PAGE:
The Family and Medical Insurance Leave Act, or FAMILY Act, was reintroduced by lawmakers including Gillibrand and Rep. Rosa DeLauro, D-Conn., with the goal of creating the first paid national family and medical leave program.
The U.S. is the only industrialized nation without a paid family and medical leave policy, the lawmakers noted.
The FAMILY Act proposal calls for 12 weeks’ paid leave. It would include all types of life events and cover all caregivers, including those who are not members of an immediate family unit, Gillibrand said.
“It is a reasonable, pragmatic way to get to paid family leave,” Duckworth, who is a co-sponsor of the bill, told CNBC.com in an interview.
The plan would let both employers and employees pay into an insurance program, which would cost about $2 per week, Duckworth said. Workers would be able to take up to 80% of their salary while taking care of a family member or taking time for a personal illness.
Alongside Rep. Sean Casten, D-Ill., Duckworth also reintroduced another bill, the ESP and School Support Staff Family Leave Act, which would provide education support professionals with unpaid leave under the FMLA.
Covered workers would include school bus drivers, cafeteria workers, nurses and administrative staff who do not meet the hourly work requirements during the school year in order to qualify for FMLA coverage.
The Education Support Professionals Family Leave Act would provide education support workers such as school bus drivers with unpaid leave under FMLA.
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“People don’t realize that the school nurse who’s checking your children for Covid, she does not get FMLA,” Duckworth said. “We need to make sure we’re covering these front-line workers who are taking care of our children.”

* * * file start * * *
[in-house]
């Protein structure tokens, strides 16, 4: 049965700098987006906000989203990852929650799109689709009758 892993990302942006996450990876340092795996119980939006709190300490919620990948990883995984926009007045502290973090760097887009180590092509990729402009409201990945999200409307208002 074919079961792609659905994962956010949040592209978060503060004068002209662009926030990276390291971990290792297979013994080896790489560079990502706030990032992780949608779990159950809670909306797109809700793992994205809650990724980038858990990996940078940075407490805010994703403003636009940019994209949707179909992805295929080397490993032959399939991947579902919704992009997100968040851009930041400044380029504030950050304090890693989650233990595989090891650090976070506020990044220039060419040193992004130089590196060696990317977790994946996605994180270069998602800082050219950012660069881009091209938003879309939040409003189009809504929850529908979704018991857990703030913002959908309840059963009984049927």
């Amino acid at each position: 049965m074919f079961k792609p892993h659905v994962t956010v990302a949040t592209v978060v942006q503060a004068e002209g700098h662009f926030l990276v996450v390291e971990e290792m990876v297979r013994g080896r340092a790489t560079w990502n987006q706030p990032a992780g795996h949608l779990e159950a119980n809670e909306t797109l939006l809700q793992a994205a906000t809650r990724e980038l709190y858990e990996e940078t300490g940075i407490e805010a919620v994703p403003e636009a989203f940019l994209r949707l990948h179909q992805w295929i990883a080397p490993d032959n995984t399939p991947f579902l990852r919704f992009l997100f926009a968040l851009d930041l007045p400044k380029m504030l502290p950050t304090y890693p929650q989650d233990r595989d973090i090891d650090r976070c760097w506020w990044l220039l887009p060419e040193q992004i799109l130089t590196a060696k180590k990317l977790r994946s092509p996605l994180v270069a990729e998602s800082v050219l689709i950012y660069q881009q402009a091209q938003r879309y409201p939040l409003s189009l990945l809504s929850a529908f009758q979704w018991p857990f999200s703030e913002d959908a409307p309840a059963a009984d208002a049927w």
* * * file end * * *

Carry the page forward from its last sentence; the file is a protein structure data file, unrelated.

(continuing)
Separately, Sen. Tina Smith, D-Minn., and Rep. Lauren Underwood, D-Ill., proposed the Job Protection Act, which would expand FMLA protections to workers who have changed jobs or are returning to the workforce, work part time or are employed by smaller employers.
Duckworth said she hopes her bill passes this year, while also pointing to the need for a federal paid leave program.
“Having gone through the pandemic, people realize how important it is to have paid family leave,” Duckworth said. “We need it to be competitive on a global scale.”
Part of the opposition to enhancing paid leave policies has come from businesses that fear it will lead to higher costs.
About 11 states and Washington, D.C., have enacted their own paid family and medical leave policies.
“As different state plans pop up, it may generate additional support for paid leave at the federal level and for a more uniform solution for all workers,” said Chantel Boyens, principal policy associate at the Urban Institute’s Income and Benefits Policy Center.
A national policy would likely help low-wage workers, who tend to be most affected by gaps in the current federal policies, she noted.
“One of the potential benefits of a national policy is you have something that applies to all workers,” Boyens said.